Among John Kundereri Moriarty’s many talents is playing the didgeridoo and, where necessary, improvising the technique on related instruments.
So it was that in Dublin’s Shelbourne Hotel on Thursday, one of his Irish friends inquired of staff if we could borrow a vacuum cleaner.
The surprise request was relayed up the line and politely refused. It wasn’t a health and safety issue, as you might expect. It was the hotel’s “no music” rule.
Despite the lung power he could have demonstrated on the tube of a Hoover, if allowed, Moriarty is a quiet-spoken man. He defers to his wife Ros as “a better story-teller”. But however quietly told, his own story is an extraordinary one.
It began about 85 years ago in Borroloola, the town in Australia’s Northern Territory where he was born. The “Moriarty” came from his father, a Kerryman. The rest of his identity, informed by 20,000 years of oral tradition, was inherited via his mother, a member of the Aboriginal Yanyuwa people.
But this was 1938 and marriages between whites and aborigines were illegal. The prevailing belief in official circles was that Australia’s indigenous population was doomed to extinction.
In the meantime, “half-caste” children needed to be educated out of their native languages and culture. So one day, when he was four, John was packed onto the back of a truck along with others and driven away to a new life. His mother was not consulted. He would not see her again for 10 years.
From then on, like other members of the “stolen generation”, he grew up in homes for aboriginal children, first in Sydney, then Adelaide.
Among the things he discovered in Adelaide was a talent for soccer. As a barefoot youngster, he was promising enough that a local club tried to sign him up. His initial reluctance gave way when they pointed out that football boots would be part of the deal.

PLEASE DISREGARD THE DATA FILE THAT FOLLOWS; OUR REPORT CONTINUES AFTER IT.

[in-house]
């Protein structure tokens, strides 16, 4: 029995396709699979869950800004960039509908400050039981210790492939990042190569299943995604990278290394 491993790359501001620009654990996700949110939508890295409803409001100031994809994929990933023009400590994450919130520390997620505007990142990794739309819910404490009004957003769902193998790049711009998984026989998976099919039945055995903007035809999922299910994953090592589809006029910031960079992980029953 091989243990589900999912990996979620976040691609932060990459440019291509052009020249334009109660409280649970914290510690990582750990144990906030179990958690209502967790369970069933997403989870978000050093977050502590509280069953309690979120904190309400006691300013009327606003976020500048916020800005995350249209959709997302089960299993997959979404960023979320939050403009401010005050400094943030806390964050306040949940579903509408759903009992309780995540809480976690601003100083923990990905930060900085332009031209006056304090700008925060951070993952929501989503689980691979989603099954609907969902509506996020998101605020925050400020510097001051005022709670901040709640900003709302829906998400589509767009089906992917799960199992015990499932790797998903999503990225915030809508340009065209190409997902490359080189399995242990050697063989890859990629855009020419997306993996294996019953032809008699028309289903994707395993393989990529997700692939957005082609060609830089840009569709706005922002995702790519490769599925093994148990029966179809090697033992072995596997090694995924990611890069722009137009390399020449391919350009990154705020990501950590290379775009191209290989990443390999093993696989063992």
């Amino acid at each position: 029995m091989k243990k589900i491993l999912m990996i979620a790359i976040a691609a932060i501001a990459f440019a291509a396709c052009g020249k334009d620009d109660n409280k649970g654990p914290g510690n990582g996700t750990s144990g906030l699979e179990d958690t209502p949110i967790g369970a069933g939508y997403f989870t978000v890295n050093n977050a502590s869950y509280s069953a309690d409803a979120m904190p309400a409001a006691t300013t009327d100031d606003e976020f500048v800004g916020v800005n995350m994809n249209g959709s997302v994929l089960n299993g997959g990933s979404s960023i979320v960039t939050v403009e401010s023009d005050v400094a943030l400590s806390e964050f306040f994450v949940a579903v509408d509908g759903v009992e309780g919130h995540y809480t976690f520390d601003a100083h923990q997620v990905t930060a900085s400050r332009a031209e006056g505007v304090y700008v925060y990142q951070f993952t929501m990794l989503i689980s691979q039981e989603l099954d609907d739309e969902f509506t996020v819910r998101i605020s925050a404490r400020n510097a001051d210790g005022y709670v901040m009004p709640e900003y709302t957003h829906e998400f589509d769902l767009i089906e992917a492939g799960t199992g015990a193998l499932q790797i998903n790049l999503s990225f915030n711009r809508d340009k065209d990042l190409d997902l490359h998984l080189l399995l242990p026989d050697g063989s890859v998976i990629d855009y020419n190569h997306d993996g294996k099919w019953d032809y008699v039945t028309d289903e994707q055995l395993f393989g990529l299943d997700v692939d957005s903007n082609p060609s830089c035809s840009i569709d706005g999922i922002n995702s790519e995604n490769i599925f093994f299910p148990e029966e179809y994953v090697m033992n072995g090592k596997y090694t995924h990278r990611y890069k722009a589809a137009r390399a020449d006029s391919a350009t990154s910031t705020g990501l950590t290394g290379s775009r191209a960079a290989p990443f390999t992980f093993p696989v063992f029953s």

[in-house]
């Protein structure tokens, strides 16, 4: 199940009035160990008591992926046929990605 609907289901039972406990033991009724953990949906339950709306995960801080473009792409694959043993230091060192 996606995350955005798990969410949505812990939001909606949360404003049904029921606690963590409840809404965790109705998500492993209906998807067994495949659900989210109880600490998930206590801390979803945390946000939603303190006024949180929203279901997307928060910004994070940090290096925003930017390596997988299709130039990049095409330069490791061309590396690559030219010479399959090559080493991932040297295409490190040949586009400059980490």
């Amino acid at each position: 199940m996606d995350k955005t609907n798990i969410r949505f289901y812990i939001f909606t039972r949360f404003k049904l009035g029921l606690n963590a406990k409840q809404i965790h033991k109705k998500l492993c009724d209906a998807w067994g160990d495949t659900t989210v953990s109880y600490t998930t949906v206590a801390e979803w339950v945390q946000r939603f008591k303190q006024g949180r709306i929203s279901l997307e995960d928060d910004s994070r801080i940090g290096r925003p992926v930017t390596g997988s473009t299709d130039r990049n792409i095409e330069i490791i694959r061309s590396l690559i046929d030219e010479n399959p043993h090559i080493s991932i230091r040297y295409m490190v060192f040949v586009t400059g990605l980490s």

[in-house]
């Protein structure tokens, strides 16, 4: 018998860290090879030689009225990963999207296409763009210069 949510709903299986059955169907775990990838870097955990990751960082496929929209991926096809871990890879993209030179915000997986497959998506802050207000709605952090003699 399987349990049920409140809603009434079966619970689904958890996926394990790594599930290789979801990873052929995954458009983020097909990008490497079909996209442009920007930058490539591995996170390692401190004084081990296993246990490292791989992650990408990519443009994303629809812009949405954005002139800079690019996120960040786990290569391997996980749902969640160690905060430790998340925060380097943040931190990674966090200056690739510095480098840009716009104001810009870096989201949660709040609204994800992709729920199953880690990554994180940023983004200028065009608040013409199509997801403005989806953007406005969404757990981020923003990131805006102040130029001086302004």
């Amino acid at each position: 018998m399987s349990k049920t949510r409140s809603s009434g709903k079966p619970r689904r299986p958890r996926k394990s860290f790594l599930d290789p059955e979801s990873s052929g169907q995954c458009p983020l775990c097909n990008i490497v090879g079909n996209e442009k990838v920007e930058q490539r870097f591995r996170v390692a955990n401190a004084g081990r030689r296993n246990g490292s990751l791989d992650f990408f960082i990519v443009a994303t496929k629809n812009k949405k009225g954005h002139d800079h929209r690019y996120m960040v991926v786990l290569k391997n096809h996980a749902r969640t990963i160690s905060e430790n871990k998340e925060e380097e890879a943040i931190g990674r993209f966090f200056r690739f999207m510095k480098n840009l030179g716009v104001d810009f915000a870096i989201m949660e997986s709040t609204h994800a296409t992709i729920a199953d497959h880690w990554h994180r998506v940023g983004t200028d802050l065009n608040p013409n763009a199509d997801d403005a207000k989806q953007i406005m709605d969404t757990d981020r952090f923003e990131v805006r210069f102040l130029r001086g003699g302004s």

A flying winger, he went on to play in the South Australian first division. He was picked for the state too, and eventually for Australia – the first Aborigine so honoured. Alas, the national team was banned by Fifa at the time. He never got to wear the shirt.
Visiting Alice Springs once, aged 15, he had noticed a woman across the street looking at him intensely. She approached, asked his name and where he was from, and said: “I’m your mother.”
For various reasons, they were separated again soon afterwards, until John was 30. But having been educated in English, raised an Anglican, and randomly allocated a birthday of April 1st, he was now increasingly aware of the identity taken from him.
In 1964 he became a founding member of the Aborigines Progress Association, the fruits of which included a magazine called Identity. He went to serve in various capacities for Australia’s new Department of Aboriginal Affairs.
He was also reclaiming lost heritage through yet another of his talents: art. By then married, he and Ros set up the Balarinji design agency in 1983, to bring indigenous art into the mainstream.
Late one night, Ros had the brainwave of covering an aeroplane with their designs. John jokes that he told her to “go back to sleep”. But it was an inspired idea.
After 18 months’ persuasion, Qantas agreed to provide one of their Boeing 747s as a canvas, for which Moriarty drew on his community’s origin story, or “Dreaming”, with spectacular effect. It was an Aboriginal Sistine Chapel, but one that flew around the world. Five Quantas planes were eventually repainted, a couple still in service.
The next generation of Moriartys are flying high these days too. Son Tim, another “didge” player, joined U2 on stage in Australia. Daughter Julia has represented Ireland at tennis.
John and Ros were in Dublin this week to meet Brendan Kilty, who as well as trying to borrow the Shelbourne’s vacuum cleaner, had commissioned another paint job. The indefatigable Joycean was last mentioned in this column in December, when he led a solstice watch on Killiney Hill, with a telescope trained on the distant Newgrange.
Now he plans to bring a piece of Killiney to Newgrange in tribute, carried up the Boyne in a currach, the Naomh Breandán. But first he was having the currach repainted, Balarinji-style. In a ceremony on Friday, he also formally lengthened the name of the vessel to include “John Kundereri Moriarty”.
The Moriartys arrived from Tralee, where John had been retracing his Irish origin story. He has no memory of ever meeting his father, but knew he was from somewhere around Blennerville.
Out for a stroll there this week, they met Moss O’Donnell (92) and, on the off-chance, asked if he might have any idea where the house was. That’s it there, O’Donnell said, pointing to a roofless cottage. Ireland being Ireland, he went on to provide a full run-down on the family, including John’s father, who had left Kerry many decades ago, aged 28.